Volunteer Mark Hubbard leads a group of dedicated volunteers who’ve taken on the sometimes back-breaking task of maintaining the steep and rocky Hanakapia’i segment of Kalalau Trail

It isn’t Mark Hubbard’s style to grumble. He’s cool. Perhaps it comes from his good, old-fashioned plantation ideology, but his calling seems to be hard labor.

The former director of human resources for Grove Farm Company has a long history with plantations, including Lihu’e Plantation Co. and Oahu Sugar Co. Ltd. His father, Howard, was in that line of work, too, as president of Dole in the Philippines in the 1960s.

Hubbard now spends much of his time “enjoying” his retirement with a laundry list of duties that are enhancing some of the island’s most valiant efforts, including a volunteer program to maintain the Hanakapia’i segment of Kalalau Trail.

That endeavor has, for the past four years, translated every other Saturday into the back-breaking clearing and maintenance of the first two miles of trail which, as anyone who’s hiked it will tell you, feels like the longest 2-mile trek on the island because of its steep and rocky terrain.

“It takes about six hours,” he says. “After hiking in and out with tools, it’s about four hours of solid work.” Alongside Hubbard, Frank Whitman and Bill Newton are in the core team that volunteers steadily.

The work includes a wide array of arduous, repetitive tasks, from creating log steps at Hanakapia’i, where there is trail erosion, to adding log water bars on the switchbacks or widening the trail by removing berms and in slopes. But it’s something Hubbard looks forward to.

“I’m really enjoying being physically active in my retirement,” he says. “All my professional life has been administrative in an office, so it’s nice to get outside and work. It still feels like living the Kaua’i lifestyle.”

Finding that idyllic island life was all Hubbard wanted to do as a kid. After his childhood on Oahu, he attended Hawaii Preparatory Academy on the Big Island, which is where he “fell in love with outer islands.”

He then went to Stanford University and studied alongside medical students, where he earned his bach-elor’s in biology, before serving in the Vietnam War as a first lieutenant diving officer on salvage ship duty. He later got a job with Oahu Sugar, and in 1977 came to Kaua’i with his wife, Barbara, and his then-1-year-old son Jeffrey. Sons Mike and David came a little later.

“My career goal was always to live on a neighbor island,” he says. “I didn’t so much care what I did, I just loved the lifestyle.” It’s a lot of work to maintain the trail that is so consistently wet and often used – the trail to Hanakapia’i sees an estimated 350 hikers a day, making the trail the second most-used in the state, after Diamond Head. It leads to the No. 1 most dangerous beach in the state: Hanakapia’i. So making it as safe and usable as possible is something of a priority.

“The whole idea is getting water off the trail sooner so it doesn’t make a trough or create a berm at the edge or leave puddles,” Hubbard says. “Mud will collect against the water bar and build up, and the water will run over it. But with so many people on the trail every day, what that really means is it’s not water that is most damaging to the trail, but people.”

Though the jurisdiction falls under the state Department of Land and Natural Resources to maintain the trail, funds for that purpose have been dwindling.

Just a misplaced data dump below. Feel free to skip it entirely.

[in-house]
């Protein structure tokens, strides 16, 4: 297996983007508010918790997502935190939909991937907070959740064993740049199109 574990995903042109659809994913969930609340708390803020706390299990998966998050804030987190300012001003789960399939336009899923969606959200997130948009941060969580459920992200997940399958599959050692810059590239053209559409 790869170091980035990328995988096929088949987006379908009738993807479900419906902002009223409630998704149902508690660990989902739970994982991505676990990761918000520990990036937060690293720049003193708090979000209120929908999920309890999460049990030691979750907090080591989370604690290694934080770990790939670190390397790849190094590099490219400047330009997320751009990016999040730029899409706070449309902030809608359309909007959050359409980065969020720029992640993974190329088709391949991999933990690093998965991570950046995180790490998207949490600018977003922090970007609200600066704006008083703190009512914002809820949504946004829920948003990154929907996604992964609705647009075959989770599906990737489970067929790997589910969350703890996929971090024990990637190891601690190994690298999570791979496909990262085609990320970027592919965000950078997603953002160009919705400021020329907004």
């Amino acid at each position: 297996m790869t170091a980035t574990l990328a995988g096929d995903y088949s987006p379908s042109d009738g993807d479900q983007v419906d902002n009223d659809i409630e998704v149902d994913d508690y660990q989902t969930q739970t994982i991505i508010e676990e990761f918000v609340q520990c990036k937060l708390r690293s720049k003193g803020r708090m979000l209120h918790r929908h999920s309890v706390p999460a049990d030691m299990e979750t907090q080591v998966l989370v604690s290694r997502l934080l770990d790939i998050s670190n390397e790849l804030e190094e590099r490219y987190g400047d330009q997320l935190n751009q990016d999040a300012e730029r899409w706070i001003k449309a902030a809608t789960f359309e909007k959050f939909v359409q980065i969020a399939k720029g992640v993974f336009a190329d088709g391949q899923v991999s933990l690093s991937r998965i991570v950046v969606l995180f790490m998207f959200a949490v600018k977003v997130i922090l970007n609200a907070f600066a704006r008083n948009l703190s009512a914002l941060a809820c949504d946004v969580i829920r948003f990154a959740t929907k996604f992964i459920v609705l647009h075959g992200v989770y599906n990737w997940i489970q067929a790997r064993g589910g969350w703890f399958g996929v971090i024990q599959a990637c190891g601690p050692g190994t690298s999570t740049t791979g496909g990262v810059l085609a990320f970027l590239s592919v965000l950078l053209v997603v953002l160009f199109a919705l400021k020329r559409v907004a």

“We work directly as volunteers with DLNR. We sign waivers, they loan us the tools and they’re very appreciative of the work,” he says.

The volunteer effort came out of a 2009 project headed by now-County Councilman Gary Hooser, who got the grant-in-aid funding from the state Legislature. The proposed idea was that long-term volunteers would take over the maintenance.

The same idea is under way for the longer 9-mile segment of Kalalau Trail from Hanakapia’i to the trail’s end at Kalalau Beach.

It is expected to be completed by the end of November.

“Part of the plan always was to develop and train a volunteer group to maintain the trail,” Hubbard says.

It’s not an easy task, but it is fun, especially for people like Hubbard.

“You’re outside, moving dirt,” he says. “Rocks fall on the trail, so you’re also moving rocks.”

Because it’s such a popular trail, Hubbard admits there are some interruptions. “We do have to stop for the people passing by, so it causes us a little bit of delay. But the nice thing is 95 percent say, ‘thank you,’ as they go by. So you get instant feedback, and it’s great.”

What he seems most proud of is keeping the trail a little safer for people, especially following the Feb. 23 death of 40-year-old hiker Norka Villacorta, who was swept out into the water while crossing the stream. The trail was closed following the tragedy, just as it was closed in December following the search for attempted murder suspect Justin Wynn Klein, who allegedly threw a hiker from a cliff near Kalalau Beach. That, along with the 40 days of rain leading up to the Ka Loko Dam breach in 2006, are the only times the trail has been closed in recent memory, Hubbard says.

When he’s not laboring up Kalalau Trail, Hubbard is busy volunteering throughout the island, including as board member with Friends of the Children’s Justice Center, Hale ‘Opio Kaua’i Inc., Kaua’i Hospice, Friends of Kaua’i Community College, Lawai International Center, Kaua’i Planning and Action Alliance, Leadership Kaua’i and as a commissioner with Kaua’i County Board of Ethics.

“It keeps my brain working a little bit and allows me some mental work,” he says modestly.

He also enjoys time with Barbara, their children and three grandchildren.

Interested in helping? Mark Hubbard could use some more volunteers along the first 2-mile portion of Hanakapia’i trail. If you like hiking and physical work, email